by Todd Walker
Part of our Self-Reliant Summer series
Survival TV scripts promote the “get out alive” theme – as they should – it’s survival. The idea of survival conjures up roughing it, eating nastiness or not at all, sleeping on muddy ground under leaky cover, and drinking your own urine until rescued. Sounds fun, right?
Not so much.
I’m a student of the art and science of bushcraft, not to merely survive, but to live comfortably, even thrive in a wilderness setting. As George Washington Sears (“Nessmuk”) put it in Woodcraft and Camping,
We do not go to the green woods and crystal waters to rough it, we go to smooth it. [Emphasis mine]
Bushcraft is primal (first, original, fundamental). The craft extends far past modern survivalism, prepping, hiking, and camping. It criss-crosses all the preparedness circles and powers the survival mindset circuitry. Self-reliance through basic, simple machines (tools) is the central theme of bushcraft.
If you hang out here for any length of time, you know how fond I am of vintage tools. In a natural/wilderness setting, tools in skilled hands can give you the mechanical advantage (MA) needed for “smoothing it” in the woods.
Here are my top 3 tools and few ways to use these simple machines while learning to “smooth it” in the woods.
In the world of simple machines, all cutting tools are wedges. The cutting tool is primary since a sharp knife, machete, saw, or ax can be used to create other simple machines. The wedge shape of your knife creates a mechanical advantage when removing material for notches, carving spoons, or dressing animals.
For instance, I wasn’t pleased with my fire reflector wall in front of my shelter. It had served its purpose as a temporary fix for my semi-permanent shelter but had begun to char with all the fires built there. I needed something more permanent.
Thirty yards from the shelter lay a massive, flat rock perfectly shaped for a centerpiece in my reflector wall. Only one problem. Distance, time, and my physical force and capability to get it from point A to point B. Work equals force times distance. Work smart!
I didn’t want to expend too much energy remodeling my campfire. How do I get a 200+ pound rock to my camp? I remembered my daddy moving heavy objects by placing smaller pipes underneath – a technique I’d used before – just not in the wilderness.
A folding saw (Wedge) gave me a mechanical advantage (MA) in processing the cedar rounds (Wheel and Axle) used to roll the huge stone up a slight incline to camp. Though there was no real axle involved, the solid wood wheel worked and got the job done. Less physical force saves calories. Flipping rocks this size while doing functional fitness workouts is fine. However, we want to save energy/calories to enjoy the fruits of our labor at base camp.
Your cutting tool can also be use to carve a wooden wedge for felling larger trees. Wedged tools make wedges. None of these methods are exhaustive. I’m only giving a few suggestions. You can add your own creative ideas in the comments if you’d like.
Levers are powerful tools for creating mechanical advantage in bushcraft. There are two types of levers that give MA: First Class Lever and Second Class Lever.
Give me a lever long enough and a fulcrum on which to place it, and I shall move the world. ~ Archimedes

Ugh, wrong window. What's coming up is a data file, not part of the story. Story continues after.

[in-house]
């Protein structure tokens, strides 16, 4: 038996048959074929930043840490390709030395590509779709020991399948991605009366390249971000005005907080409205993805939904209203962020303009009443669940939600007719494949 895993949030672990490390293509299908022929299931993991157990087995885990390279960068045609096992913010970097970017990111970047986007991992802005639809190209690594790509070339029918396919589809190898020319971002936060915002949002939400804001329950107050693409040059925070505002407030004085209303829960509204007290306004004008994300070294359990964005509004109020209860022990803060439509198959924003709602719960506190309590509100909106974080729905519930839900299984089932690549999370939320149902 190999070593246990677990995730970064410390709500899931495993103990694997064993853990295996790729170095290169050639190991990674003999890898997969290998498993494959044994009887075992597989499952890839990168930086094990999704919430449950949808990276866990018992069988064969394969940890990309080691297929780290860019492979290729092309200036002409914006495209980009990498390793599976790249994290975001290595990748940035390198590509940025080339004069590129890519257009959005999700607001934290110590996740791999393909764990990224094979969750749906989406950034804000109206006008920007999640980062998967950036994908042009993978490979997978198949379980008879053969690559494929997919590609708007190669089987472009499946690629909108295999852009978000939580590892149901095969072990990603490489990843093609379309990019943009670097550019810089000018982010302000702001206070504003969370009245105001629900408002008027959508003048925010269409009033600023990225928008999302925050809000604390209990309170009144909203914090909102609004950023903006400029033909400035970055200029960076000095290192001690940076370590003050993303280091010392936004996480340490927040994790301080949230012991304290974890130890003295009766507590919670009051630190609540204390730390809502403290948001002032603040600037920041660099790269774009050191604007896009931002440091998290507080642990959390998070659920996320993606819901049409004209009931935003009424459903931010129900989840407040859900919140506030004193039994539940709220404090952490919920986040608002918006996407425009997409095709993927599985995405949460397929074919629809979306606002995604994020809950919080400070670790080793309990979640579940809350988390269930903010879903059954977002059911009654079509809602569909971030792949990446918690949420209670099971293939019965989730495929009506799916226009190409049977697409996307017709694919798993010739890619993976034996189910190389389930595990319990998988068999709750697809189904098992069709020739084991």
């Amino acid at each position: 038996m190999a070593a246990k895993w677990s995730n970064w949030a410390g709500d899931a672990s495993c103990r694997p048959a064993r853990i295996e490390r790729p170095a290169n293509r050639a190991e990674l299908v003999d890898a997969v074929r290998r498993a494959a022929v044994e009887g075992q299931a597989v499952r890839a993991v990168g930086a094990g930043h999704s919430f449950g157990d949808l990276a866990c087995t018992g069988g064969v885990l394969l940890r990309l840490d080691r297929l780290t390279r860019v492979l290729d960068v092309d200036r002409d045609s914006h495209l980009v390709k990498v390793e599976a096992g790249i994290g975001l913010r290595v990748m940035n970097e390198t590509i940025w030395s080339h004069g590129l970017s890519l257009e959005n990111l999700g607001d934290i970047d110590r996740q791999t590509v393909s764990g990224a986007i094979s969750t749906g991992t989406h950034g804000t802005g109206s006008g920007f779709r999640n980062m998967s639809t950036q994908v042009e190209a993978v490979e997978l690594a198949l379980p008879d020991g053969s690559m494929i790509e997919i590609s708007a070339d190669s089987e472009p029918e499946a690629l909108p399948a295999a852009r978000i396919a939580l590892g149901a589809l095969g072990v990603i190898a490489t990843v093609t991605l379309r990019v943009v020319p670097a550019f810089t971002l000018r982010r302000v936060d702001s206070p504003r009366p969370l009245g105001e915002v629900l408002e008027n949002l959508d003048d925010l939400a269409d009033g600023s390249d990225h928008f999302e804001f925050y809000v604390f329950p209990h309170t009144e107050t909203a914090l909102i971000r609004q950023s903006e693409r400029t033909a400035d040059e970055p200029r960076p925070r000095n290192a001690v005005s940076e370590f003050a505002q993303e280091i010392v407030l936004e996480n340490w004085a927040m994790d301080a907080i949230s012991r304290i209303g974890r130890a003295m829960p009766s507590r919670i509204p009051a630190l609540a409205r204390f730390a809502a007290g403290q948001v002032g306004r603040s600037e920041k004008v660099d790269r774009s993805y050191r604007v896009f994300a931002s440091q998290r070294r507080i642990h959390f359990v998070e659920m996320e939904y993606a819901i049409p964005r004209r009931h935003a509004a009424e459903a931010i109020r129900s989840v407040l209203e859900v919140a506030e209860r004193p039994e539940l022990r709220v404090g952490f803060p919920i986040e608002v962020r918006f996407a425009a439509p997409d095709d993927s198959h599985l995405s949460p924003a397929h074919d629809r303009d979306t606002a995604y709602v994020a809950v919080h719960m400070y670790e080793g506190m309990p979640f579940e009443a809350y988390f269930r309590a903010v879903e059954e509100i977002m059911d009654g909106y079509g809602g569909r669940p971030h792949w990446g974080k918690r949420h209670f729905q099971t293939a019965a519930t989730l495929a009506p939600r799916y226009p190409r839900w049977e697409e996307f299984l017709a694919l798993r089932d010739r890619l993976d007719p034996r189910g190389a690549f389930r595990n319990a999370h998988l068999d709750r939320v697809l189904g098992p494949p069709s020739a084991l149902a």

Levers trade distance for force. To get the stone started onto the wheel and axle logs, I sharpened the end of one of the discarded saplings from my old reflector wall to use as a lever. Once on the rollers, I was able to push the rock to camp with less work on my part.
Levers can be counted on to save resources like the cutting edge of your ax. Dull cutting tools are dangerous. Here’s an example of a First Class Lever.
Find a forked tree or two trees close together and place your stick of wood between the two trees. Now apply force on the lever and break the piece where it contacts the fulcrum (point where lever pivots). Stand with a wide stance and pull the lever toward your body. As your lever grows shorter, more force is required to break the wood.
This sweet set up stacked the firewood for me!
A travois is an example of a Second Class Lever. It’s basically a wheel barrow without the wheel. A travois consists of two long poles lashed together with cross braces or netting to form an isosceles triangle. Yep, geometry and physics are part of bushcraft. Native American plains indians used this as a method of conveyance for heavy loads.
Here’s Dave Canterbury’s tutorial video on making a travois in the bush.
Cordage, whether crafted in the field or commercially made, offers MA when used as a pulley, another simple machine. My favorite knot in bushcraft for creating mechanical advantage is the Trucker’s Hitch.
While the two loops in the Trucker’s Hitch are not true-to-form block and tackle pulleys, this is a great way to apply extreme pressure on cordage for ridge lines, hanging game from a branch, or any time you need a taunt line.
Mechanical advantage is quickly achieved with cordage when making friction fires with a bow drill. Cordage wrapped around the spindle forms a primitive pulley system which decreases the amount of work required to produce a burning ember. [Work = Force x Distance] The bow drill combines several simple machines – pulley, lever, wedge, inclined plane.
Learning to “smooth it” with simple tools helps erase the “rough it” aspect of bushcraft, camping, and adventures in nature. Now you can sit around the fire on your rustic camp furniture and stare, without uttering a word to your friends, at the awesomeness you’ve created with minimal tools. You’ll also admire and appreciate your connection to the land as you sip on a cup of camp coffee or pine needle tea.
Mechanical advantage is your friend out there!
Keep Doing the Stuff of Self-Reliance,
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